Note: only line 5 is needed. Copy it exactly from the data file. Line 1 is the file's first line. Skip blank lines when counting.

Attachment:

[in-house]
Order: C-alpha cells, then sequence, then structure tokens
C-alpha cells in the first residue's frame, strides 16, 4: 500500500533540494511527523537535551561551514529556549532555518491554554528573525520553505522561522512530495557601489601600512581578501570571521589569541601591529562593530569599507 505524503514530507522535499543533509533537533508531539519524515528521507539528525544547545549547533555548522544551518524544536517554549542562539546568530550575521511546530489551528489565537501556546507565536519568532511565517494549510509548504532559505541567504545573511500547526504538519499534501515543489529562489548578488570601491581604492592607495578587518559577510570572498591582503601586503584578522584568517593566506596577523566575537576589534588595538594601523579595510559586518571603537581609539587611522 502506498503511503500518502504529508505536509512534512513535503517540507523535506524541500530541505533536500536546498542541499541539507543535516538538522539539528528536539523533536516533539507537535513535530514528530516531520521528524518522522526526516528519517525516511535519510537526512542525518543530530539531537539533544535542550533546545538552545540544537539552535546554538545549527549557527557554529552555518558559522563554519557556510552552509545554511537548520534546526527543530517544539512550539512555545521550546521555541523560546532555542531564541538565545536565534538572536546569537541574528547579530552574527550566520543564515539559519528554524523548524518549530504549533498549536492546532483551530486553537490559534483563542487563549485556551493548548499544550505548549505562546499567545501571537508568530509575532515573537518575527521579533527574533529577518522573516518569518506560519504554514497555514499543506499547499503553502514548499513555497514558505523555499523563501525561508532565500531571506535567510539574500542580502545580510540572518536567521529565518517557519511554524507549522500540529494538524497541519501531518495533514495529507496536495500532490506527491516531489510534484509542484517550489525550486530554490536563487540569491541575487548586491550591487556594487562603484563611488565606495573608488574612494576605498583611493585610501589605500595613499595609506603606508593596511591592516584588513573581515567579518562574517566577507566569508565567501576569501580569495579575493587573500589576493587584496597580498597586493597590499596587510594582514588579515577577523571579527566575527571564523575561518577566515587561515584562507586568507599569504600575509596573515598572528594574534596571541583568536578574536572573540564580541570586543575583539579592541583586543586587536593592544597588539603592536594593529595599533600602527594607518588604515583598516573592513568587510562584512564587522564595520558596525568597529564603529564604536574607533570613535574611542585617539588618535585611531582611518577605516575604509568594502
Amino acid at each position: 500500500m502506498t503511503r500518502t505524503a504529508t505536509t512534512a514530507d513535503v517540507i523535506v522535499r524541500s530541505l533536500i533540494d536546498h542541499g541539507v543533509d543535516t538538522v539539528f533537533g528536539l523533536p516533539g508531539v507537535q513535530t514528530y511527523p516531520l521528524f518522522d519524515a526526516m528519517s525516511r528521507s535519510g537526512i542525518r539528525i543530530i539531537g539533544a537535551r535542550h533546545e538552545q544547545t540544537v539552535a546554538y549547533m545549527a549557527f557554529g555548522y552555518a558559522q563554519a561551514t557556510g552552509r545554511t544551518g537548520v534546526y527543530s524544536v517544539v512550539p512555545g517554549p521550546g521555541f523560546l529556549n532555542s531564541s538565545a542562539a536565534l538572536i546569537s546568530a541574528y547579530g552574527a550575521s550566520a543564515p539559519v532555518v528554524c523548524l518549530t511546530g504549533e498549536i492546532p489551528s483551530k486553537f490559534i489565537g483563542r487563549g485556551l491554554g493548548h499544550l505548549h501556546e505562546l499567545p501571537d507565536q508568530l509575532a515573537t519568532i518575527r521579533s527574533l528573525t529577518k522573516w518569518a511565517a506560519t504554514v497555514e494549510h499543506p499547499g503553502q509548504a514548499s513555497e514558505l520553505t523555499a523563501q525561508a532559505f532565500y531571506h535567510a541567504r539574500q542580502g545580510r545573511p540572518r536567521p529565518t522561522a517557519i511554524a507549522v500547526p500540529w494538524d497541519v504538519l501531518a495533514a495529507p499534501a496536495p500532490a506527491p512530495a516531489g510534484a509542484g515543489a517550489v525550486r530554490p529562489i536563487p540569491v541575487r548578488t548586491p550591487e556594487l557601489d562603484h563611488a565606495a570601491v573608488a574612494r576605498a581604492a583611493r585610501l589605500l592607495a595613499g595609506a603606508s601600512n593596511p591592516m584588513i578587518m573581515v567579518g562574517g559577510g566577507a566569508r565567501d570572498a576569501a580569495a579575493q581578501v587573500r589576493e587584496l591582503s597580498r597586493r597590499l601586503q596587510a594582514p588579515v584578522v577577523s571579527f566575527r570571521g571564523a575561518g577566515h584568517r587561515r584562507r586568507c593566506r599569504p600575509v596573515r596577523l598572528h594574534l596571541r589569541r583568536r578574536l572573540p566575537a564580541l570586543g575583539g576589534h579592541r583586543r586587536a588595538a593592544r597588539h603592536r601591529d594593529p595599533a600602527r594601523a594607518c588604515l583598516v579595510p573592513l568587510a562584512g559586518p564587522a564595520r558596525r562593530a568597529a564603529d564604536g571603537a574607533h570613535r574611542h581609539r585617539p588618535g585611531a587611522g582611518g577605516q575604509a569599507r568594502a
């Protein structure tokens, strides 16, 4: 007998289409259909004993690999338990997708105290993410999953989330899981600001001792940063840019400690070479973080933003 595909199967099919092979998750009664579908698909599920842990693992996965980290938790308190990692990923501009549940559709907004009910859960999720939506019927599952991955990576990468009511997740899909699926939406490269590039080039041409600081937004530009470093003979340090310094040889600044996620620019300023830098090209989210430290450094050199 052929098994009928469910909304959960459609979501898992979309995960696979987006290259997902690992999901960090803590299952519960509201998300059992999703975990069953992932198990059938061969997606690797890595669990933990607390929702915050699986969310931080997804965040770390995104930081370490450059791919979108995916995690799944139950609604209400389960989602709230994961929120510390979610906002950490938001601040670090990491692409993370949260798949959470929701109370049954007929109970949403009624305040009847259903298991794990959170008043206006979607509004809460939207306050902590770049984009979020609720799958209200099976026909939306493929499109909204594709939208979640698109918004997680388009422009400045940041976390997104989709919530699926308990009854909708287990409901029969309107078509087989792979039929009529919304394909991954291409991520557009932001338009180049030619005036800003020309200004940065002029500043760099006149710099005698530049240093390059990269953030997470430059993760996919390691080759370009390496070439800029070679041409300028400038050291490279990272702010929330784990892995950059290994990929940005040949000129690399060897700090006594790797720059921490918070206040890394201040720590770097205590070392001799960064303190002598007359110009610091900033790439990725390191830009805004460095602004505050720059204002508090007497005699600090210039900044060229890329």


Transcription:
């Protein structure tokens, strides 16, 4: 007998289409259909004993690999338990997708105290993410999953989330899981600001001792940063840019400690070479973080933003 595909199967099919092979998750009664579908698909599920842990693992996965980290938790308190990692990923501009549940559709907004009910859960999720939506019927599952991955990576990468009511997740899909699926939406490269590039080039041409600081937004530009470093003979340090310094040889600044996620620019300023830098090209989210430290450094050199 052929098994009928469910909304959960459609979501898992979309995960696979987006290259997902690992999901960090803590299952519960509201998300059992999703975990069953992932198990059938061969997606690797890595669990933990607390929702915050699986969310931080997804965040770390995104930081370490450059791919979108995916995690799944139950609604209400389960989602709230994961929120510390979610906002950490938001601040670090990491692409993370949260798949959470929701109370049954007929109970949403009624305040009847259903298991794990959170008043206006979607509004809460939207306050902590770049984009979020609720799958209200099976026909939306493929499109909204594709939208979640698109918004997680388009422009400045940041976390997104989709919530699926308990009854909708287990409901029969309107078509087989792979039929009529919304394909991954291409991520557009932001338009180049030619005036800003020309200004940065002029500043760099006149710099005698530049240093390059990269953030997470430059993760996919390691080759370009390496070439800029070679041409300028400038050291490279990272702010929330784990892995950059290994990929940005040949000129690399060897700090006594790797720059921490918070206040890394201040720590770097205590070392001799960064303190002598007359110009610091900033790439990725390191830009805004460095602004505050720059204002508090007497005699600090210039900044060229890329």